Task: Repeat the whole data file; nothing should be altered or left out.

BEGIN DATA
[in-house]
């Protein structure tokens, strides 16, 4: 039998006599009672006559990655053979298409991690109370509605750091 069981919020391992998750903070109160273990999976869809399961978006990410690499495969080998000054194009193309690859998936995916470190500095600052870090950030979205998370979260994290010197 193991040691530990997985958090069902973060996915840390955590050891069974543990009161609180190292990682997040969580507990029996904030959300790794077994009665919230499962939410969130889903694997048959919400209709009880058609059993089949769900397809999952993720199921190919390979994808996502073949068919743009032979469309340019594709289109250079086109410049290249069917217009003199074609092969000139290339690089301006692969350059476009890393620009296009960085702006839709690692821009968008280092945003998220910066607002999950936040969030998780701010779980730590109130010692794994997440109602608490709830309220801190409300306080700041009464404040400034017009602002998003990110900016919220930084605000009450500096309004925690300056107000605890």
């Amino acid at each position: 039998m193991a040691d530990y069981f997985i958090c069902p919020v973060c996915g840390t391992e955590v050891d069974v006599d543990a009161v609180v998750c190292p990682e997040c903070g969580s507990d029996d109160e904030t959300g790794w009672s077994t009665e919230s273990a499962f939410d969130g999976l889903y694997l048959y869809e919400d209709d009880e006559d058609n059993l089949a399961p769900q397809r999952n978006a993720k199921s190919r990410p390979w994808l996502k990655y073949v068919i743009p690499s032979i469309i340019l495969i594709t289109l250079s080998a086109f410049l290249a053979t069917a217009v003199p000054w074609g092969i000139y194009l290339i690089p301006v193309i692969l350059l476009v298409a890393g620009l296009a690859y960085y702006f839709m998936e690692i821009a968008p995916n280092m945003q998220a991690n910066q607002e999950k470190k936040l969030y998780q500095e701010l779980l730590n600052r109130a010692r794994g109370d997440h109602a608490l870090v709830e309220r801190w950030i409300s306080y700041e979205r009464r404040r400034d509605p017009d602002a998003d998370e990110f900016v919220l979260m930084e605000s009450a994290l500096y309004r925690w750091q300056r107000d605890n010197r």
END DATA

[in-house]
């Protein structure tokens, strides 16, 4: 039998006599009672006559990655053979298409991690109370509605750091 069981919020391992998750903070109160273990999976869809399961978006990410690499495969080998000054194009193309690859998936995916470190500095600052870090950030979205998370979260994290010197 193991040691530990997985958090069902973060996915840390955590050891069974543990009161609180190292990682997040969580507990029996904030959300790794077994009665919230499962939410969130889903694997048959919400209709009880058609059993089949769900397809999952993720199921190919390979994808996502073949068919743009032979469309340019594709289109250079086109410049290249069917217009003199074609092969000139290339690089301006692969350059476009890393620009296009960085702006839709690692821009968008280092945003998220910066607002999950936040969030998780701010779980730590109130010692794994997440109602608490709830309220801190409300306080700041009464404040400034017009602002998003990110900016919220930084605000009450500096309004925690300056107000605890």
């Amino acid at each position: 039998m193991a040691d530990y069981f997985i958090c069902p919020v973060c996915g840390t391992e955590v050891d069974v006599d543990a009161v609180v998750c190292p990682e997040c903070g969580s507990d029996d109160e904030t959300g790794w009672s077994t009665e919230s273990a499962f939410d969130g999976l889903y694997l048959y869809e919400d209709d009880e006559d058609n059993l089949a399961p769900q397809r999952n978006a993720k199921s190919r990410p390979w994808l996502k990655y073949v068919i743009p690499s032979i469309i340019l495969i594709t289109l250079s080998a086109f410049l290249a053979t069917a217009v003199p000054w074609g092969i000139y194009l290339i690089p301006v193309i692969l350059l476009v298409a890393g620009l296009a690859y960085y702006f839709m998936e690692i821009a968008p995916n280092m945003q998220a991690n910066q607002e999950k470190k936040l969030y998780q500095e701010l779980l730590n600052r109130a010692r794994g109370d997440h109602a608490l870090v709830e309220r801190w950030i409300s306080y700041e979205r009464r404040r400034d509605p017009d602002a998003d998370e990110f900016v919220l979260m930084e605000s009450a994290l500096y309004r925690w750091q300056r107000d605890n010197r």